Heloise Gold takes flight

Propelled by a dream years ago, the Austin choreographer continues to create her bird dances

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A few days after meeting up with choreographer Heloise Gold to chat about her upcoming dance concert, “Bird Bath & Beyond,” Gold sends me a follow-up email. She writes:

A few more birds and their qualities:
Squat Bird: meandering; demonstrative; a bit depressed; loungey
Crow Bird: ominous
Opera Bird: quirky elegant; messenger
Eagle type Bird: mysterious; spiritual; calling to the ancestors
Strut Bird: cool; chill

I’m thinking about this:
The birds around us are wild unruly delicate, living their lives alongside us. What would our lives be like without the somewhat continuous presence and soundscape of the wild birds that we co-exist with?

And a “bird fact” curiosity I just came across:  Recent research on the science of improving drones — if drones had claws they might be able to fly for longer and land in place for longer.
Heloise Bird and dancers
From left to right: Rosalyn Nasky, Kelsey Oliver, Heloise Gold and Kelly Hasandras, in rehearsal. Photo by Leon Alesi.

Gold is bird-obsessed. Almost 40 years ago, she had a dream in which a big voice told her to devote her creative energies to creating bird dances and songs.

And Gold has, more or less, done so since in a career that’s been a core part of Austin’s arts scene. “Bird Bath Beyond” and is essentially a version of the Gold’s “Bird Dream Dances & Songs” from the early 1980s. But she has made many versions of her bird repertoire over the years, performing with a variety of collaborators, adding a bird dance onto programs.

For this iteration, Gold is assembling a quartet of dancers including Kelly Hasandras, Rosalyn Nasky, Kelsey Oliver, and herself. Theater artist Natalie George is co-producing and designing the show. Collaborators for several years on intriguing movement-based performance pieces, George and Gold netted critical acclaim for “1,000 Forest Gorillas in Kansas,” a work inspired in part by a gorilla that came to Gold in a dream.

“One of my goals is to pass on the dances to a younger generation,” says Gold.

Says George:  “That invitation to us, to be a part of someone’s work, is so generous, so personal.”

Read: Natalie George sees the light

Gold’s bird dances are not direct representations of specific birds. Rather they channel the essence of birds, their particular movements, their characteristics. Birds, after all, embody a kind of primal movement. Current scientific consensus is that birds are a type of dinosaur that originated during the Mesozoic Era 66 million years ago. Their dinosaurian origin aside, birds can nevertheless do that magical thing that so many humans wish to: fly.

“Bird Bath & Beyond” will be performed at the historic Scottish Rite Theater against a video projected backdrop by artist Elizabeth Chiles whose vivid, digitally manipulated photographs offer a heightened version of trees and foliage.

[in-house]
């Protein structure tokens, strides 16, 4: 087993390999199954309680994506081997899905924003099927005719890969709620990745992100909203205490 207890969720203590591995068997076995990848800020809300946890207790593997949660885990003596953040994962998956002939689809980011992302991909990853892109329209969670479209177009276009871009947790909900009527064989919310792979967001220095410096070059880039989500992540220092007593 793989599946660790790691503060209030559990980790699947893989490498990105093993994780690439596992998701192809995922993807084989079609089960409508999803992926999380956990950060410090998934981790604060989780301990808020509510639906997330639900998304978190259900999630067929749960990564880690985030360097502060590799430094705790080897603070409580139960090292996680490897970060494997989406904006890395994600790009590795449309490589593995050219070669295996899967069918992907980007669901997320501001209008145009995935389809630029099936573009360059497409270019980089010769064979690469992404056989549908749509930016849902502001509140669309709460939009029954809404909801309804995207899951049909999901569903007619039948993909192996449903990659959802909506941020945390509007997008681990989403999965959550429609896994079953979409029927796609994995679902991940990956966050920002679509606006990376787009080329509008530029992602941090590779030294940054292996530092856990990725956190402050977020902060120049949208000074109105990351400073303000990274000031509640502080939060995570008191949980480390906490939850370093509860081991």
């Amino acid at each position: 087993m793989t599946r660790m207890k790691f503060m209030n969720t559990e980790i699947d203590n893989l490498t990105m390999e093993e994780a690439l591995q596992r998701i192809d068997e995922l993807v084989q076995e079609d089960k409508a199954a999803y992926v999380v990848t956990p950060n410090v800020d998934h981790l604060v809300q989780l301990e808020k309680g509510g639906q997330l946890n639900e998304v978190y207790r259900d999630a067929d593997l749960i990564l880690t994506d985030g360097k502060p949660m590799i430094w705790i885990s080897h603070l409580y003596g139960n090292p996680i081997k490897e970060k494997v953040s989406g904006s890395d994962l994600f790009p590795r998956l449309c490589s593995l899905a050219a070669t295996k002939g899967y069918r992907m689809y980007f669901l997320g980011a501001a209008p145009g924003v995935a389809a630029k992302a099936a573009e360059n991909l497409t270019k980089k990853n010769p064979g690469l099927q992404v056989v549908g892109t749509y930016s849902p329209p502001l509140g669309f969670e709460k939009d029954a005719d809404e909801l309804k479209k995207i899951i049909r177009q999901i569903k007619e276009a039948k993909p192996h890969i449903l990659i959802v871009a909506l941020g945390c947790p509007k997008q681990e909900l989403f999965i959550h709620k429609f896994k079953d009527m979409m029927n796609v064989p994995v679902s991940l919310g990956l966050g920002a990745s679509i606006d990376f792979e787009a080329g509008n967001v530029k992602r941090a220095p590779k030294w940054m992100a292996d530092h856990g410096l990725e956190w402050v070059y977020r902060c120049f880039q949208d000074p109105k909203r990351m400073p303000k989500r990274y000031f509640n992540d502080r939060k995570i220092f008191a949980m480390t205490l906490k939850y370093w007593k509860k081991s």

Gold moved to Austin in 1978 on the advice of fellow choreographer and New Yorker Deborah Hay. Both danced in New York’s vibrant, experimental performance scene of 1970s.

“Austin was a quirky, relaxed, creative town,” Gold recalls of the city when she first arrived. “It was easy to do what you wanted to.”

Gold has taught T’ai Chi for over 30 years, co-founded the Art From the Streets projects and has collaborated with pioneering pioneer composer Pauline Oliveros on deep listening retreats, events that encourage the process of listening while fully in the moment.

A sense of play percolates in Gold’s movement vocabulary. So does a sense of discipline. Dancers and other artistic collaborators hold creative agency in Gold’s dances.

“We are listening to ourselves and to each other with and through our bodies, responding and relating as we go,” says Gold.

And just perhaps they are trying to fly.


Jeanne Claire van Ryzin
Jeanne Claire van Ryzin
Jeanne Claire van Ryzin is an arts and culture journalist who has covered visual art, performance, film, literature, architecture, and just about any combination thereof. She was the staff arts critic for the Austin American-Statesman for 17 years. Her commendations include the First Place Arts & Culture Criticism Award from the Society for Features Journalism. Additionally, Jeanne Claire has been awarded professional fellowships at USC’s Western Knight Center for Specialized Journalism and NEA/Columbia University Arts Journalism Institute. In 2022, she was awarded the Rabkin Prize in visual art journalism. Jeanne Claire founded and led Sightlines, a non-profit online arts and culture magazine that reached an annual readership of 600,000. And for two years, she taught arts journalism at the University of Texas College of Fine Arts. Her writing has appeared in the New York Times, Architecture magazine, Dwell, the Review of Contemporary Fiction, Art Papers, and ICON design magazine, among other publications.

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